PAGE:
Weeks before a 1,000 basketball fans, community leaders and local supporters flocked to the Xavier University of Louisiana Convocation Center on a Thursday evening in New Orleans, Percy "Master P" Miller stood moved.
It was early June when the hip hop mogul and No Limit Records founder learned about the passing of a 7-year old boy in Louisville, Kentucky, Dequante Hobbs, Jr., who was struck by a stray bullet and died in late May. It was then that the New Orleans native and father of seven felt compelled to reach out to the family to provide some solace and hope.
That feeling came to life as part of Master P's NOLA Celebrity Basketball Game at the 2017 Essence Festival on June 29th, which tipped-off with a peace rally prior to the game aptly named, The National Day of Peace. The goal: to raise community awareness about violence plaguing a number of inner cities around the US including New Orleans. In an event that featured Silkk The Shocker, Mystikal, Juvenile, Dallas Cowboys tight end Rico Gathers, former NFL wide receiver Jacoby Jones, former NBA players Caron Butler and Ben Gordon among a host of other athletes and celebrities, it was Master P's own son -- musician and actor, Romeo Miller -- who honored young Dequante by wearing the red and black number 7 jersey as a tribute.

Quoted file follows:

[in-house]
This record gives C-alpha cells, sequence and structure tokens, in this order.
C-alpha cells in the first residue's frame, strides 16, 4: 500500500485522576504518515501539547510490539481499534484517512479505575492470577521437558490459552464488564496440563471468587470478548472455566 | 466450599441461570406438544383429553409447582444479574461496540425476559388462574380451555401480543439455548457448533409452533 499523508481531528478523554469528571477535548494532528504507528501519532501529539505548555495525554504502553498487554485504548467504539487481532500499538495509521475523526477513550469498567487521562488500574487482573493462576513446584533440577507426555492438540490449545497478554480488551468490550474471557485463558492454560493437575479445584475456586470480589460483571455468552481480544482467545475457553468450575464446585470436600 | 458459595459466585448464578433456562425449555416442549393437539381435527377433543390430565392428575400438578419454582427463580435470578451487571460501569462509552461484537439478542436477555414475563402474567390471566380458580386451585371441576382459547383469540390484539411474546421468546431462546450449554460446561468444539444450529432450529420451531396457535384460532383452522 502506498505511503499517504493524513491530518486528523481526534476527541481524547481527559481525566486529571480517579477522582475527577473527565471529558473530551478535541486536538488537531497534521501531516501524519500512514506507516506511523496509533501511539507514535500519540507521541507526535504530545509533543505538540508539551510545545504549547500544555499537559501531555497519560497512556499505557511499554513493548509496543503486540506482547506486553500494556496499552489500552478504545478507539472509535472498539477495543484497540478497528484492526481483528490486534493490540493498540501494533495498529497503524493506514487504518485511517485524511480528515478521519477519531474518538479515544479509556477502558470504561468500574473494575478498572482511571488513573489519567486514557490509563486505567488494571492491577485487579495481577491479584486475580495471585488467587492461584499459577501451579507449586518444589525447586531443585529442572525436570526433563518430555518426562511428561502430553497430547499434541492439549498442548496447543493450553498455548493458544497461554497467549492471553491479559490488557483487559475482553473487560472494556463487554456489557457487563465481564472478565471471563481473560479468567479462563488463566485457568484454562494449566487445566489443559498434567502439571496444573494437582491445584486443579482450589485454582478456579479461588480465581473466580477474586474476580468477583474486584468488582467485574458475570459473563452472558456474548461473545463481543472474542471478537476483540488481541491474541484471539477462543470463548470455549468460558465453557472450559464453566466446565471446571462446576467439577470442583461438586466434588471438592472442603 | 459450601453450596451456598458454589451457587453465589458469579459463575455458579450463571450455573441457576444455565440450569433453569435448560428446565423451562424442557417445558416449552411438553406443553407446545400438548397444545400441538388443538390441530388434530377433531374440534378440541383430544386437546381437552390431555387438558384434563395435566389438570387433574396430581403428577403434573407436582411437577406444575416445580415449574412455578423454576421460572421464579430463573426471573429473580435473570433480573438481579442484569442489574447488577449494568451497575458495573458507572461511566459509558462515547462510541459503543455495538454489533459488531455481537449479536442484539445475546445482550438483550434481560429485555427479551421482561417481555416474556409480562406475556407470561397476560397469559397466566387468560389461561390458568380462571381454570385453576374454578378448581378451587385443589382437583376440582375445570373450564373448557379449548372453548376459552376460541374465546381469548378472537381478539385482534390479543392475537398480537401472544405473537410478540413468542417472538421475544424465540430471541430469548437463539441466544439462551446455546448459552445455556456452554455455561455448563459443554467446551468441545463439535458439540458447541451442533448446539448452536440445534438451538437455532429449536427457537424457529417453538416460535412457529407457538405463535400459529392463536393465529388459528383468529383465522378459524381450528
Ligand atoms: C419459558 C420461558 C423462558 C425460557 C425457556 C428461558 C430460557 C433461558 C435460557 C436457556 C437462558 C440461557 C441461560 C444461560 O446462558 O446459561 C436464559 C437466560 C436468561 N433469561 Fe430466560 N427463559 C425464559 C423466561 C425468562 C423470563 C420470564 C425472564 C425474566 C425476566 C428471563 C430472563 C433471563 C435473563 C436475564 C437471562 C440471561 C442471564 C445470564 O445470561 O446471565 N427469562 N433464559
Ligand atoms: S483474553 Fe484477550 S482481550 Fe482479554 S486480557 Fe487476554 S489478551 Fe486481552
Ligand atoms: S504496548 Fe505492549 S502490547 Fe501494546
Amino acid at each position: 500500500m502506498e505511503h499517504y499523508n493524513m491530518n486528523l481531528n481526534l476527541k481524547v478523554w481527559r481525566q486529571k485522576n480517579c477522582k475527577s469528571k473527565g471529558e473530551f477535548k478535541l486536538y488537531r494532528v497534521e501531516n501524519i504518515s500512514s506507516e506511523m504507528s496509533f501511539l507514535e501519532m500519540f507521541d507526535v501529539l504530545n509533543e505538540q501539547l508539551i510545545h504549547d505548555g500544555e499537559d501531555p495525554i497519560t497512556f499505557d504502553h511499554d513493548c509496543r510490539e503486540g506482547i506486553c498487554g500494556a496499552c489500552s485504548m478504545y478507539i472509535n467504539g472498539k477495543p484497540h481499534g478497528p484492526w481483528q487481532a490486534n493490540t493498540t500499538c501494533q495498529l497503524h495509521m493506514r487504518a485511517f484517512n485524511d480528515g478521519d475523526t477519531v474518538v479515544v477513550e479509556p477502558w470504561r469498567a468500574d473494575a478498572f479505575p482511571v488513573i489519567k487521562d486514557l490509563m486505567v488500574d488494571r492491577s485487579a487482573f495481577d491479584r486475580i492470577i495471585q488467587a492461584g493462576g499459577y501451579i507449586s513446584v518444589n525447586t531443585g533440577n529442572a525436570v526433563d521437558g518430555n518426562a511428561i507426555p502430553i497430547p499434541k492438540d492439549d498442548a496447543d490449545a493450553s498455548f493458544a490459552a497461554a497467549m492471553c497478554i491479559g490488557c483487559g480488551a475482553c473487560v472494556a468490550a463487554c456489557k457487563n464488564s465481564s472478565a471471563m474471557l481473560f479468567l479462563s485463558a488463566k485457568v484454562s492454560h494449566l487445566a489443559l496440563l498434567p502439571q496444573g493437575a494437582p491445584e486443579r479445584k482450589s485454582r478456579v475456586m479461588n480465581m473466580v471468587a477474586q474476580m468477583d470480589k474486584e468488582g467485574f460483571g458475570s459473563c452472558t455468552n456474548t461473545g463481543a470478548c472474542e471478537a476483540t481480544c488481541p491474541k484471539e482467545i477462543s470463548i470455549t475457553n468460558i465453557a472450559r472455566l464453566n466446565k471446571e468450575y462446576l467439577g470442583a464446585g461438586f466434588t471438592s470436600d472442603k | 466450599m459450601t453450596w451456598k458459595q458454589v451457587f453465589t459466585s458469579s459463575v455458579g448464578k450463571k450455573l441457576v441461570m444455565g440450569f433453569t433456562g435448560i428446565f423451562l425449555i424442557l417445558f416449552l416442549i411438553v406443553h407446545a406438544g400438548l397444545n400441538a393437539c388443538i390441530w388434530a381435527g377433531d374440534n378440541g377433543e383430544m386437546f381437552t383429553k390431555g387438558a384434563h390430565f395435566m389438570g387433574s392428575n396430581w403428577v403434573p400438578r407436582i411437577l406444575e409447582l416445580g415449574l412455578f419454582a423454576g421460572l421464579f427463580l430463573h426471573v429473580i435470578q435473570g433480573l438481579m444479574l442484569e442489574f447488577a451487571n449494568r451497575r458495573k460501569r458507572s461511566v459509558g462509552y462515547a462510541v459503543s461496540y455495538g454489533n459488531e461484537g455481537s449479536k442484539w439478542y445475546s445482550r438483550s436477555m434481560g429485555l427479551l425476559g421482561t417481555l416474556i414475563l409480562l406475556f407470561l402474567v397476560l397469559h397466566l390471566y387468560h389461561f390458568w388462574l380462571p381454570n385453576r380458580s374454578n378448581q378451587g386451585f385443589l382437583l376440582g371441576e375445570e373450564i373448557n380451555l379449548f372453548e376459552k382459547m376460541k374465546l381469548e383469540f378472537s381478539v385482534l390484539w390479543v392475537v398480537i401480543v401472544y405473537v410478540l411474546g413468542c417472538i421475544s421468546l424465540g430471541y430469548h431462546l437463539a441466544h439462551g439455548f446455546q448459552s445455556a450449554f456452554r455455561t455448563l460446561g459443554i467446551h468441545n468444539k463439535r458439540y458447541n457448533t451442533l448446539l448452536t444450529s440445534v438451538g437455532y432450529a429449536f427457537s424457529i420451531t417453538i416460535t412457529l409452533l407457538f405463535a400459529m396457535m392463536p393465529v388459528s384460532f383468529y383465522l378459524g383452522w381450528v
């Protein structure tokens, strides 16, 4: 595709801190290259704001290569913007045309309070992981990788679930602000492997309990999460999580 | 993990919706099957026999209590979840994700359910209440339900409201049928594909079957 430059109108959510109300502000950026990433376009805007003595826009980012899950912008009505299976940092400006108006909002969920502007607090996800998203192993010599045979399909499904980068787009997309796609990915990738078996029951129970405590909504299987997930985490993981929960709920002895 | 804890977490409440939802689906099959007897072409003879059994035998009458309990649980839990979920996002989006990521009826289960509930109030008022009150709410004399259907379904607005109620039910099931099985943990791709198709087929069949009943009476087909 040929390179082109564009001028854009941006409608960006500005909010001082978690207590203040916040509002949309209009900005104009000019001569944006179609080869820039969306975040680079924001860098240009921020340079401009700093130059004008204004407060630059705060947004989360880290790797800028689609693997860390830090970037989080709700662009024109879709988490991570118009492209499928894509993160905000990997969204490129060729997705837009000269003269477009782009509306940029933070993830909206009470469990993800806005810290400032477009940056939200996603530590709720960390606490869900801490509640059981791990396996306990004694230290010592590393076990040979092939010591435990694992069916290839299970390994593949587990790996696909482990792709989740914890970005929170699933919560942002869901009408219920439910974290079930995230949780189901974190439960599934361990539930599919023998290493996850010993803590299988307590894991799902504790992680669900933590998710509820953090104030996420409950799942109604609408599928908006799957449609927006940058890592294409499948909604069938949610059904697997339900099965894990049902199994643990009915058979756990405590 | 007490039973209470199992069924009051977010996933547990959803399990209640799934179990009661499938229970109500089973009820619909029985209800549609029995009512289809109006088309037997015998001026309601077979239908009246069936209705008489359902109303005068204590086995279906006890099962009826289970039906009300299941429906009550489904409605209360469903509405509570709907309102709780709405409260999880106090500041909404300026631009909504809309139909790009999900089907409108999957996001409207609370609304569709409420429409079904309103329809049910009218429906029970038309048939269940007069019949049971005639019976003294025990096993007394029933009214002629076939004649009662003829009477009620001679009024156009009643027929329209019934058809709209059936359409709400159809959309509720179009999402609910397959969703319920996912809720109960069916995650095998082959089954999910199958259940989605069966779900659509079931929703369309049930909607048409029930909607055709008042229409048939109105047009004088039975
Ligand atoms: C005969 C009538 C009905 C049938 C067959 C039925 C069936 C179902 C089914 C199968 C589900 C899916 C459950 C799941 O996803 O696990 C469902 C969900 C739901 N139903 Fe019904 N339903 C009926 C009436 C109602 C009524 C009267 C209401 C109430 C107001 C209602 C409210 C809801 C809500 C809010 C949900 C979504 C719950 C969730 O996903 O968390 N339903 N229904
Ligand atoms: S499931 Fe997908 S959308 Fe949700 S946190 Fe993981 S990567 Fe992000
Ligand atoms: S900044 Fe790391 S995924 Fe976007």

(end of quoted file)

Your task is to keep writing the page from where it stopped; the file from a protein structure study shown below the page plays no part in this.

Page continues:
This was a proud moment for everyone at Wooter Apparel, who teamed up with Master P to outfit players and coaches on the court with jerseys and gear for his NOLA Celebrity Basketball Game.
This was more than just another charity event.
The game served as a valuable reminder of how communities can come together for the greater good of investing back into its youth, as proceeds from the contest went to benefit the scholarship fund of Team H.O.P.E. NOLA.
Late last year, Master P and New Orleans Pelicans assistant coach Robert Pack launched Team H.O.P.E. NOLA (Helping Our Players Excel) as a way to help at-risk youth in New Orleans and provide them with the resources and information to keep them off of the streets, succeed on the court and more importantly in the classroom. The 20 players selected to take part in the Team H.O.P.E. NOLA program range from age 12 to 15 years old and are selected from area schools. By the end of the program, the players will be equipped to make educated decisions and choices as they prepare for college, careers, and hopefully opportunities to one day be mentors or community leaders themselves.
Since then, Team H.O.P.E. NOLA has remained active in their community, from helping raise donations, to assisting at senior centers and sharing their message about focusing on education and overcoming obstacles in life.
Both Master P and Coach Pack know how important mentorship and leadership is, on and off of the court. The two grew up together in New Orleans and played on the same AAU squad, long before Pack played 13-years in the NBA and Miller rapped his way to stardom and launched his own record label.
Now, the two life-long friends are focused on giving back and paying it forward with Team H.O.P.E. NOLA, with the 2017 Essence Festival and Master P's celebrity game yet another example of how change and hope truly starts at home.